My granddaughters like to watch movies over and over. With Mona Lisa
Smile, I'm with them. This is a movie that will lift you up and make
Some reviewers on this site claim the movie has a liberal agenda. Well, if its liberal to want young ladies to consider all their options and be able to reach for the stars - if they choose, then who can disagree. Label me with an "L".
Recent movies that I will watch again include Groundhog Day, In America, The Emperor's Club, and In & Out. If you liked most of these, watch this movie.
You won't be disappointed. And be sure to watch the credits at the end, the part done to the song "The Heart of Every Girl." The older generation will really relate.
This is the kind of movie that is easy to pan, but deserves better. Yes, the
premise is familiar, the plot is formulaic, the characters seem like you've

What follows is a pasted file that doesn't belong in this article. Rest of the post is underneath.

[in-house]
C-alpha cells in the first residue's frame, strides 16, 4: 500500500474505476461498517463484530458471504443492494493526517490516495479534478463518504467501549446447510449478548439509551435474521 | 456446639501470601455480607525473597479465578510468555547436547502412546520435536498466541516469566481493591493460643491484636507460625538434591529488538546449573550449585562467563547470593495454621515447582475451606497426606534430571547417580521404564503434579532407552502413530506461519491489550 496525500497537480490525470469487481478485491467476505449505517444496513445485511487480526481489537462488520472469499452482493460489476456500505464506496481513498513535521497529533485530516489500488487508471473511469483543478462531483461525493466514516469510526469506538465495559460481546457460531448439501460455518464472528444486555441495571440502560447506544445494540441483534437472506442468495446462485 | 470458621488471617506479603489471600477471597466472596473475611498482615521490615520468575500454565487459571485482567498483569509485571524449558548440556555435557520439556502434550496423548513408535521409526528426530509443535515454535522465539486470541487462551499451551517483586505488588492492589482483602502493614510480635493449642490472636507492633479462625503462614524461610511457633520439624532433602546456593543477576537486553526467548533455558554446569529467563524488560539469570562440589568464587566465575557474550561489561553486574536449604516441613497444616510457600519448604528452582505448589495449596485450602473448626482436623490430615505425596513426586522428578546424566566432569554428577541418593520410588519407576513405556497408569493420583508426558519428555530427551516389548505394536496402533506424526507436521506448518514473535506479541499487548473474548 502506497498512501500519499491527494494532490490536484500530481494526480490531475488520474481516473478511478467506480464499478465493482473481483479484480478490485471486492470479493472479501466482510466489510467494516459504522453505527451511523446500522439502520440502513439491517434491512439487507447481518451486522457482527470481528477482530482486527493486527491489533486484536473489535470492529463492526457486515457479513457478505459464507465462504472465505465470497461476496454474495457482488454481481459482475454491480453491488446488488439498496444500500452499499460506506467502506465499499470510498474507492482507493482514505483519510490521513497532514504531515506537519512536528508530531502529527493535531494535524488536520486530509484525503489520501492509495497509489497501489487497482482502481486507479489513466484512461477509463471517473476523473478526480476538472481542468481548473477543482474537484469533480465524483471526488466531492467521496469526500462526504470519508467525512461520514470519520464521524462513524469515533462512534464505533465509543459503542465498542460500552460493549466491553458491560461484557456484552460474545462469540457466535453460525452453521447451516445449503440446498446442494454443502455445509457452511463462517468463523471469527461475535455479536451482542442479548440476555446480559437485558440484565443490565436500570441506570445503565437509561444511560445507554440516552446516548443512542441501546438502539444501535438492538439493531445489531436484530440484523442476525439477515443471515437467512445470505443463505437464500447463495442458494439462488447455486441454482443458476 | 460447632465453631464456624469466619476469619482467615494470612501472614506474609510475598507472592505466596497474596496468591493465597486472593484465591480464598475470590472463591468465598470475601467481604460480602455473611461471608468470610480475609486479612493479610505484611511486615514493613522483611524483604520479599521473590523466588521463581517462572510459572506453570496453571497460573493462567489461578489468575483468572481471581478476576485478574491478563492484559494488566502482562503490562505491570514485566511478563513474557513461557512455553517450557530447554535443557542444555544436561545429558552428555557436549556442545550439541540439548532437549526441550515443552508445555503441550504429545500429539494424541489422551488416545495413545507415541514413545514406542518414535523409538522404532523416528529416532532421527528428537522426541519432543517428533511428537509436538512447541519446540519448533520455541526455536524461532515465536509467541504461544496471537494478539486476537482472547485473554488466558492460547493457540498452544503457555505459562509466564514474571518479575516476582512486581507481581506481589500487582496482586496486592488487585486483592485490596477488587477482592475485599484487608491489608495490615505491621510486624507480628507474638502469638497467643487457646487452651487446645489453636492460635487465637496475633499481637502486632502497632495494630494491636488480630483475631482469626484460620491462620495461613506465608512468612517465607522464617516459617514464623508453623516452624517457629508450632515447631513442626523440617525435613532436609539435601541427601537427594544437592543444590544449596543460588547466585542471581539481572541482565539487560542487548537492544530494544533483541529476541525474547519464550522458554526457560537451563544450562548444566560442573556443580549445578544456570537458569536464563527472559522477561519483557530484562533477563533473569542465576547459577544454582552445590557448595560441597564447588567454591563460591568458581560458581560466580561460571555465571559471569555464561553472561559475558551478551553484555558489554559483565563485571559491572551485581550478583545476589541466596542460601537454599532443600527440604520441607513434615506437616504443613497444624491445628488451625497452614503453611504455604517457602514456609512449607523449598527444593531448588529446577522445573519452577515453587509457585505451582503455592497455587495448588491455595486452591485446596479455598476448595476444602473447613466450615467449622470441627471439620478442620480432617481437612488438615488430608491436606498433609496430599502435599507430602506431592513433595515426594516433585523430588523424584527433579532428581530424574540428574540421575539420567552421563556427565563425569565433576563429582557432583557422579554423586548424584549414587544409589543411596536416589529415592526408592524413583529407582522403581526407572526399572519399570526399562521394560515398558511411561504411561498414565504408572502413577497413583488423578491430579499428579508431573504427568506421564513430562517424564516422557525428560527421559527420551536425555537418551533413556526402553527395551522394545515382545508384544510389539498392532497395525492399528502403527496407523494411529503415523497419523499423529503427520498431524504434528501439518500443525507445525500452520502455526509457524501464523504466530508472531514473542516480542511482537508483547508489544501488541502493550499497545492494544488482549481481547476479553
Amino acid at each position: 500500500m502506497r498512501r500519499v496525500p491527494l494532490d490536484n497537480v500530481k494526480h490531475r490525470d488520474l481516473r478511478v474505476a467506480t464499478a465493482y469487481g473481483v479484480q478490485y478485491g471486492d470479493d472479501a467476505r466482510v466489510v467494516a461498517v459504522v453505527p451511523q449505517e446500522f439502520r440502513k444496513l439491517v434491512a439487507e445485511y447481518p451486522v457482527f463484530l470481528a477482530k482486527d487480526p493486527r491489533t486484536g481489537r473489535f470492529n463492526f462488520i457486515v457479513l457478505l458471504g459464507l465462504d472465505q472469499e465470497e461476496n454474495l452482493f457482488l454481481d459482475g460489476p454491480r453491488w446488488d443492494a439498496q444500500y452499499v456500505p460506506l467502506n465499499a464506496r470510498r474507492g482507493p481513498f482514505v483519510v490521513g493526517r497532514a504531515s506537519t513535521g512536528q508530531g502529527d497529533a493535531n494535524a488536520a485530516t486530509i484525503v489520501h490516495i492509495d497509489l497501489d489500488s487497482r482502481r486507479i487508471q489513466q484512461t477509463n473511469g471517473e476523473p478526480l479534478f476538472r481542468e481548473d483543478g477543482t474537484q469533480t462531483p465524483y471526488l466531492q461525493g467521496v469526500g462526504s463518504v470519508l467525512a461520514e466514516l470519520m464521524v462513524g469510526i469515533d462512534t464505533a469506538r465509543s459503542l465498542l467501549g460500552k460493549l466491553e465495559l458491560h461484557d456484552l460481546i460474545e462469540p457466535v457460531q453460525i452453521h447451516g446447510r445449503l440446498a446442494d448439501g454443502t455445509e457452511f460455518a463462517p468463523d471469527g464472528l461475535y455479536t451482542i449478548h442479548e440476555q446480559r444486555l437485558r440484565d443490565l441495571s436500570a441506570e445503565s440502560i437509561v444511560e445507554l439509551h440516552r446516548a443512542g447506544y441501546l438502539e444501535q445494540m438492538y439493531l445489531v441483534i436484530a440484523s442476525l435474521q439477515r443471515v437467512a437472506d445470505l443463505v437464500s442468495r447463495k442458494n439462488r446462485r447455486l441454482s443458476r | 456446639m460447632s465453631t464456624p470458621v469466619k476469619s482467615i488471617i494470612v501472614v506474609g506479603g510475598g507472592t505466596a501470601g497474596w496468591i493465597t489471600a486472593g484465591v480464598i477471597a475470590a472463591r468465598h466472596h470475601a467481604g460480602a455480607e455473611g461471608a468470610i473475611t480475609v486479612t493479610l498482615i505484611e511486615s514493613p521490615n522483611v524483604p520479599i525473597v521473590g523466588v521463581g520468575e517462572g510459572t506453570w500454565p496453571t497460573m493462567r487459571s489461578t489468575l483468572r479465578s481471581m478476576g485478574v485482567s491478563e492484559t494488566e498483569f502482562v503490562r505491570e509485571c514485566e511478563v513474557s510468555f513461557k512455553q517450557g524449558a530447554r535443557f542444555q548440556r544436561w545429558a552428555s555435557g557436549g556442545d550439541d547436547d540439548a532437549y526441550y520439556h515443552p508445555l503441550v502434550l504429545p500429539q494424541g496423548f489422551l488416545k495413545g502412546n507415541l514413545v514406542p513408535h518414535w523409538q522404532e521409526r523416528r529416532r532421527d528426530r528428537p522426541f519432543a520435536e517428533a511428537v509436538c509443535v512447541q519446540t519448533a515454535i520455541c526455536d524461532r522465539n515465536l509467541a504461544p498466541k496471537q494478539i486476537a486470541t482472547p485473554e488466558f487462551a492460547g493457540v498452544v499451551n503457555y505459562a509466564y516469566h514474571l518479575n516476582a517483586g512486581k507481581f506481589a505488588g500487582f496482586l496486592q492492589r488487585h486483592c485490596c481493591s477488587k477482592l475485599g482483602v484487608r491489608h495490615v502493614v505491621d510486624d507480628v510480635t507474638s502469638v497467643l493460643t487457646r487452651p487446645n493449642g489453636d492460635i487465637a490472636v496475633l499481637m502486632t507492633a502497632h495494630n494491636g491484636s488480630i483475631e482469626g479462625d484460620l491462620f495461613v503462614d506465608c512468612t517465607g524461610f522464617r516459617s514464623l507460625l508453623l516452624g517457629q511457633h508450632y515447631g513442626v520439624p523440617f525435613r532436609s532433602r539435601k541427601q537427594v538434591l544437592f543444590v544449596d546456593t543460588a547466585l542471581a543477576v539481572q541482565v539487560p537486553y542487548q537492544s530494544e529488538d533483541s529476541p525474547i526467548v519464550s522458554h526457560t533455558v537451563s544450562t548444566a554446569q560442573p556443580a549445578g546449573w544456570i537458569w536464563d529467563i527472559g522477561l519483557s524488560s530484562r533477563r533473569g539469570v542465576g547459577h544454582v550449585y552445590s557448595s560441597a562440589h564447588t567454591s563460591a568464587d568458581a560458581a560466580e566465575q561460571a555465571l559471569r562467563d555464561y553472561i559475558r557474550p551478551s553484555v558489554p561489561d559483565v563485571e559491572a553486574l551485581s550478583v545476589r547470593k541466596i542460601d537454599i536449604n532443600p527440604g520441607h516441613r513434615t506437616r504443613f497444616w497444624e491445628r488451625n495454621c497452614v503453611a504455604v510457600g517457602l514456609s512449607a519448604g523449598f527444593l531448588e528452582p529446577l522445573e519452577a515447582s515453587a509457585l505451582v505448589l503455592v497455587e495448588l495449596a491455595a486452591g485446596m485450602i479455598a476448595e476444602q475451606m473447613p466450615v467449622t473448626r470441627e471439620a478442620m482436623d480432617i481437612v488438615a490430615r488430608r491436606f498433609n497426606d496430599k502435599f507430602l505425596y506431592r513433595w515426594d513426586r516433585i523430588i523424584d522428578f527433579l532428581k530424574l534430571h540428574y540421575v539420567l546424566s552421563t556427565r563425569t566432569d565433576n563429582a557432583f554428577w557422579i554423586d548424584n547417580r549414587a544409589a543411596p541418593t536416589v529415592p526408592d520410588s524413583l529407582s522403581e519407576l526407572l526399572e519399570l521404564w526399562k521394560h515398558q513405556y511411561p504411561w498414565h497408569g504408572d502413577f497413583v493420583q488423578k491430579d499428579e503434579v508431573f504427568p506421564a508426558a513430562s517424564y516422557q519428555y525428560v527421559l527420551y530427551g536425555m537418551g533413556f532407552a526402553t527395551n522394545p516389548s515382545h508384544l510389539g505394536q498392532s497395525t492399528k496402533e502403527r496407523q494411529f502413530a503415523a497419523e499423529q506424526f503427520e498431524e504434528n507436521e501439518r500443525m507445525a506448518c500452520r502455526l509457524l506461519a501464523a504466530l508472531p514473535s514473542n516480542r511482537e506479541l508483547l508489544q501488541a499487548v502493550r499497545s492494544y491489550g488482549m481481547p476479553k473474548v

met them before.
"The devil is in the details," as they say, and this picture has just enough surprises, just enough charm, just enough fine acting to make it worth watching. Movies do not have to be real to be worthwhile, they just have to be about real things. The questions "Mona Lisa Smile" covers are still very much with us, and may provoke considerable discussion in your house. This film is respectful enough of its subject matter and well-enough executed to make it a much better way to spend your time than most of what's out there now. Don't believe the sourpusses, this one's a good'un.
I didn't expect much going into "Mona Lisa Smile". I figured it was going
be a rehash of all the movies ever made about teachers. You know, from
"Goodbye Mr. Chips" and "The Prime of Miss Jean Brodie", to "The Dead
Society" and "Mr. Holland's Opus". But "Mona Lisa Smile" pleasantly
surprised me, especially the uncompromising, principled